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Milk Man


Harvey Milk has finally been given his due. Thirty years after the San Francisco politician's assassination, Gus Van Sant's Milk, starring Sean Penn in the title role and James Franco as his longtime partner, Scott Smith, hits movie theaters November 26. Called 'the first openly gay man elected to any substantial political office in the history of the planet' by Time magazine, Milk was elected to the San Francisco board of supervisors in 1977 and was gunned down inside City Hall along with San Francisco mayor George Moscone a year later. Daniel White, an antigay city supervisor who had resigned earlier that week, confessed to the crime hours later, claiming that junk food had exacerbated his depression, creating what became known as 'the Twinkie defense.' Convicted of manslaughter, White was sentenced to just seven years in prison and was paroled after serving five. Smith was Milk's stabilizing force during his political rise, and the character is ultimately Milk's unifying element, with Franco delicately supporting Penn's sublime performance throughout. For Out, Franco and Milk screenwriter and executive producer Dustin Lance Black, who goes by Lance, talk about the making of the film.

Lance Black: I don't know if it was you or Gus who told me that My Own Private Idaho originally inspired you to act?
James Franco: I probably told you. If Gus told you that, I'd be really touched that he would know.
Lance: I guess the deeper question is, What made you want to do Milk and work with Gus?
James: Well, let me talk about Idaho first, because -- I would watch that movie a lot, even before I was acting. For some reason that struck a chord with me. I know it's an incredibly important film for queer cinema, but I wasn't a young teenager waiting to come out. I don't know what it was. It was just --
Lance: It wasn't just important for gay cinema --
James: No --
Lance: I think that's the whole idea of the movie -- it transcends the gay market with these sort of homoerotic story lines, right?
James: Exactly. I know a lot of straight guys who loved that movie and had the same attachment to it that I did. So very early on I was a huge fan of Gus -- Idaho and Drugstore Cowboy. Matt Dillon and River Phoenix in those movies are in some ways so off-the-wall, but Gus puts them in a certain context where it's completely believable. So it's both moving and hilarious at times. But compared to Drugstore Cowboy, My Own Private Idaho -- I guess just the emotions it touches on made me want to watch it over and over.
Lance: Yeah, me too. That was the first movie I saw of Gus's. I was totally in love with River Phoenix, and then I was surprised by this movie that totally changed my idea of American cinema. It was beautiful.
James: Actually, I saw it and I was like, 'I worship River Phoenix,' and then I was like, 'I want to play a homeless character. I want to play a gay character!' It's the one role I wish I could have done, if I were to think of any.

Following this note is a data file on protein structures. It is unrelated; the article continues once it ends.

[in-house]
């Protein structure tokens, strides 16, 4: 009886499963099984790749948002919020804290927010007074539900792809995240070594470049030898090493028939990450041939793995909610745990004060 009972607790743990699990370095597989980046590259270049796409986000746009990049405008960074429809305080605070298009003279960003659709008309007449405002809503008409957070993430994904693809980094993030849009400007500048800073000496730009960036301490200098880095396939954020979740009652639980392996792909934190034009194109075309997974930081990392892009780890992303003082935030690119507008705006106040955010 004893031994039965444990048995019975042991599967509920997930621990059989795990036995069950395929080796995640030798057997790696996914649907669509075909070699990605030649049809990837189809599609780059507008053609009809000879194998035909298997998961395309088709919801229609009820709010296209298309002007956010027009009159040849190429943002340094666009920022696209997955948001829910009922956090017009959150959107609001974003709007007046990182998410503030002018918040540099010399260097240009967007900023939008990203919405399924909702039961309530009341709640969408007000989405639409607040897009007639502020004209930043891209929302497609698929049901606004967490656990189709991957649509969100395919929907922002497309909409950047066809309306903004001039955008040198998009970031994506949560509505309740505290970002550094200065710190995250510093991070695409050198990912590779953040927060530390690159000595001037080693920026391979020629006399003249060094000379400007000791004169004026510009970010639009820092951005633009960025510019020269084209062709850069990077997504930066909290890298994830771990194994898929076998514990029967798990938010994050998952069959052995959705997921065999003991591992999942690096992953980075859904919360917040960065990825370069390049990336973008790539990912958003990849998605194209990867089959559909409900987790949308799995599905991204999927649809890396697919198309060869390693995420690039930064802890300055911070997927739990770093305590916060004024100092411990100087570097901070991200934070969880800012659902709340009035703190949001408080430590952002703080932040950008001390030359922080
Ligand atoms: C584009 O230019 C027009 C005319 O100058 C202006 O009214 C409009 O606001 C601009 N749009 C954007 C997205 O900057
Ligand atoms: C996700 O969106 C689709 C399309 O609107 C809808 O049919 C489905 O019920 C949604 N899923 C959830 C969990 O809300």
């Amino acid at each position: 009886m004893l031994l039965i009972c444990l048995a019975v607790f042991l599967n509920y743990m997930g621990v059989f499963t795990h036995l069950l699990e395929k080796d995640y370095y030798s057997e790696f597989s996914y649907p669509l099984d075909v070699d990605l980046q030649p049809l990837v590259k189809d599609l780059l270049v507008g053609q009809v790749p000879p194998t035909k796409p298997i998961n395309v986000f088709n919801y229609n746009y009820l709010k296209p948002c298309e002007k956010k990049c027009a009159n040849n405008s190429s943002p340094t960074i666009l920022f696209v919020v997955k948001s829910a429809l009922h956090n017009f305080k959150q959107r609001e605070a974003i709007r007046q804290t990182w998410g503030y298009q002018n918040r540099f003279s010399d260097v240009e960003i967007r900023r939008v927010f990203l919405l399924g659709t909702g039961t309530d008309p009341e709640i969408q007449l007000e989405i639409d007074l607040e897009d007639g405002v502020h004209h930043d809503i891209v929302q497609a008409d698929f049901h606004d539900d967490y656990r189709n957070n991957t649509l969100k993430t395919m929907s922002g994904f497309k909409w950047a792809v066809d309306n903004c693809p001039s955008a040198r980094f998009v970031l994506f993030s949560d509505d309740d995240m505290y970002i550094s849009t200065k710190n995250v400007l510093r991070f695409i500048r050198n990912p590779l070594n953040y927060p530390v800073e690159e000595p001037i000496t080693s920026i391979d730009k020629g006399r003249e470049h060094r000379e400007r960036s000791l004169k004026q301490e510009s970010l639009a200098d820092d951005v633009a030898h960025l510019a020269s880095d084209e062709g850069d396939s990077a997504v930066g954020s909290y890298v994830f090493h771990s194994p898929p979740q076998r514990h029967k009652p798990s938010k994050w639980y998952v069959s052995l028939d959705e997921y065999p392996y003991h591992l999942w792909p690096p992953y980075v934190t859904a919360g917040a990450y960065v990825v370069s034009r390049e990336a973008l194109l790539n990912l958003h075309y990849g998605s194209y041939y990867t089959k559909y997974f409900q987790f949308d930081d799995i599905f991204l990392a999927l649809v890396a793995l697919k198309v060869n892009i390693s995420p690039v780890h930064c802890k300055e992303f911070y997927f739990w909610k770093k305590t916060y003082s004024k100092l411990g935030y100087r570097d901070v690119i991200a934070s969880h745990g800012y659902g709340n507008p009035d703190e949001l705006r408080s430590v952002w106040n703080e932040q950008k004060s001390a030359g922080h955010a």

Lance: Had you met Gus before?
James: Yeah. We have a mutual friend, Ben, a painter whose loft I would paint at. I don't know how close they were, but they were definitely friends, and he was always talking about Gus -- it was the year Elephant won at Cannes. I was doing a little play, The Ape, that I'd cowritten, and Ben brought Gus. And that's basically all I remember from the whole run of that little play -- Gus Van Sant came and saw the play.
Lance: Gus told me about that. When he first brought up your name as someone to play Scott, he said, 'Oh, you know I saw this play, this great play.' And he said, 'You know who's a really good writer, and we might let him read your script?' And I said 'Who?' and he said your name and talked about The Ape.
James: When I was in San Francisco and Gus brought up The Ape again, it was like, 'Wow!' Just that he remembered it made doing that little play all worth it.
Lance: How did you come across Milk?
James: I heard Gus was going to make it, so I wrote him and I was like, 'Gus, I haven't talked to you in a while, but basically I'll do whatever you want in this movie -- I'd just like to be a part of it.' So he sent me a script and I read it and I loved it.
Lance: Had you heard of Harvey Milk?
James: They didn't really teach you about him in school. After I heard Gus was going to do the movie, I watched the documentary The Times of Harvey Milk. And then I asked my parents about it, because they went to Stanford and then stayed in Palo Alto, so they were around at the time and certainly aware of everything. It was definitely in the air where I grew up, but it wasn't taught like Martin Luther King.
Lance: Yeah, not then. But potentially now.
James:Hopefully now. That's one of the great things about the movie finally coming out -- just raising awareness.
Lance: All right, so you always wanted to work with Gus. Did you know about his style of directing? Were there any surprises there?
James: I'm such a big fan. Whenever I had a chance to talk to him, I basically just grilled him on everything -- about every movie. I think he likes talking about his movies, and I mean I did everything -- I did my research. I read his novel, Pink. He has a commentary [on the DVD] for My Own Private Idaho, but for some reason they didn't sync it to the movie, so it's just an audio recording of him and Todd Haynes. So you just have to sit there and listen to the hour-and-a-half or two-hour discussion between them. For me it was incredible. So I knew a lot of the stories just from grilling him.
Lance: Generally, you only know when he's unhappy. It's the difference between a grin and grimace -- which for him is very subtle.
James: I didn't do a ton of improvising, but I felt like if I wanted to say something I could. There were a few times when I threw something out and Gus would be like, 'Yeah'maybe you try not saying that next time.' [Laughs] But other than that it seemed like he was really into any improv, whether it's behavior or a line here or there.

Lance: One of the challenges is that Scott Smith is no longer alive. As a writer, [scenes between Milk and Smith were] difficult for me to write because you really have to create them out of whole cloth. What did you do to research playing a gay man in the '70s?